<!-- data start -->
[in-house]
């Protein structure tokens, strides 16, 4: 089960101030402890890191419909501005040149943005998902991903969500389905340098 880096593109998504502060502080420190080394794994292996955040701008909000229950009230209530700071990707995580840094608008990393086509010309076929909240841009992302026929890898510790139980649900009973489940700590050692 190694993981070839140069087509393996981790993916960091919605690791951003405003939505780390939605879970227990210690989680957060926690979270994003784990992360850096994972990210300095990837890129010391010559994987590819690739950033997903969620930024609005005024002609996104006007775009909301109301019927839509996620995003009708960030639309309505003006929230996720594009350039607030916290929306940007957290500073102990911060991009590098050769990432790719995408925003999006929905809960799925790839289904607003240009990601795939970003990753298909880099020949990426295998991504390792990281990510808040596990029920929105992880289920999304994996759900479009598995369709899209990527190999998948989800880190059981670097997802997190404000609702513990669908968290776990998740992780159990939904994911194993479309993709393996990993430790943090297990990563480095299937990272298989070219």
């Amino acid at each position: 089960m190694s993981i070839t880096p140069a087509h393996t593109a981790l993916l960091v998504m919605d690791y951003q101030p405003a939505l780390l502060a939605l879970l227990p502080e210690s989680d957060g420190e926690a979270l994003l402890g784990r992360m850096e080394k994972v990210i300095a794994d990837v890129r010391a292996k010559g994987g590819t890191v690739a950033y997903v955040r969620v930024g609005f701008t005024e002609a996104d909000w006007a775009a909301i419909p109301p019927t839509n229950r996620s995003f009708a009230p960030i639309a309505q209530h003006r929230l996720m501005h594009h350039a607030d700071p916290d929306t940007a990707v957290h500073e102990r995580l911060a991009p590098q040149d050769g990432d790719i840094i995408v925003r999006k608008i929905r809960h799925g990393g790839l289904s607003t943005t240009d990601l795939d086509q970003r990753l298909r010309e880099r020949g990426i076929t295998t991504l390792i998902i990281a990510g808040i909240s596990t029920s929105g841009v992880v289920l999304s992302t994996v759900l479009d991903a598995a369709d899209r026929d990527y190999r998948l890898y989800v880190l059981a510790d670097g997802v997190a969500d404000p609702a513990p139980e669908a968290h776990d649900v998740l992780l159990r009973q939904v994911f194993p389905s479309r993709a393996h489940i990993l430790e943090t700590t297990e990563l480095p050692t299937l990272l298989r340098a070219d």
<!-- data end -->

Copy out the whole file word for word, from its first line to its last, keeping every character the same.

[in-house]
């Protein structure tokens, strides 16, 4: 089960101030402890890191419909501005040149943005998902991903969500389905340098 880096593109998504502060502080420190080394794994292996955040701008909000229950009230209530700071990707995580840094608008990393086509010309076929909240841009992302026929890898510790139980649900009973489940700590050692 190694993981070839140069087509393996981790993916960091919605690791951003405003939505780390939605879970227990210690989680957060926690979270994003784990992360850096994972990210300095990837890129010391010559994987590819690739950033997903969620930024609005005024002609996104006007775009909301109301019927839509996620995003009708960030639309309505003006929230996720594009350039607030916290929306940007957290500073102990911060991009590098050769990432790719995408925003999006929905809960799925790839289904607003240009990601795939970003990753298909880099020949990426295998991504390792990281990510808040596990029920929105992880289920999304994996759900479009598995369709899209990527190999998948989800880190059981670097997802997190404000609702513990669908968290776990998740992780159990939904994911194993479309993709393996990993430790943090297990990563480095299937990272298989070219």
């Amino acid at each position: 089960m190694s993981i070839t880096p140069a087509h393996t593109a981790l993916l960091v998504m919605d690791y951003q101030p405003a939505l780390l502060a939605l879970l227990p502080e210690s989680d957060g420190e926690a979270l994003l402890g784990r992360m850096e080394k994972v990210i300095a794994d990837v890129r010391a292996k010559g994987g590819t890191v690739a950033y997903v955040r969620v930024g609005f701008t005024e002609a996104d909000w006007a775009a909301i419909p109301p019927t839509n229950r996620s995003f009708a009230p960030i639309a309505q209530h003006r929230l996720m501005h594009h350039a607030d700071p916290d929306t940007a990707v957290h500073e102990r995580l911060a991009p590098q040149d050769g990432d790719i840094i995408v925003r999006k608008i929905r809960h799925g990393g790839l289904s607003t943005t240009d990601l795939d086509q970003r990753l298909r010309e880099r020949g990426i076929t295998t991504l390792i998902i990281a990510g808040i909240s596990t029920s929105g841009v992880v289920l999304s992302t994996v759900l479009d991903a598995a369709d899209r026929d990527y190999r998948l890898y989800v880190l059981a510790d670097g997802v997190a969500d404000p609702a513990p139980e669908a968290h776990d649900v998740l992780l159990r009973q939904v994911f194993p389905s479309r993709a393996h489940i990993l430790e943090t700590t297990e990563l480095p050692t299937l990272l298989r340098a070219d």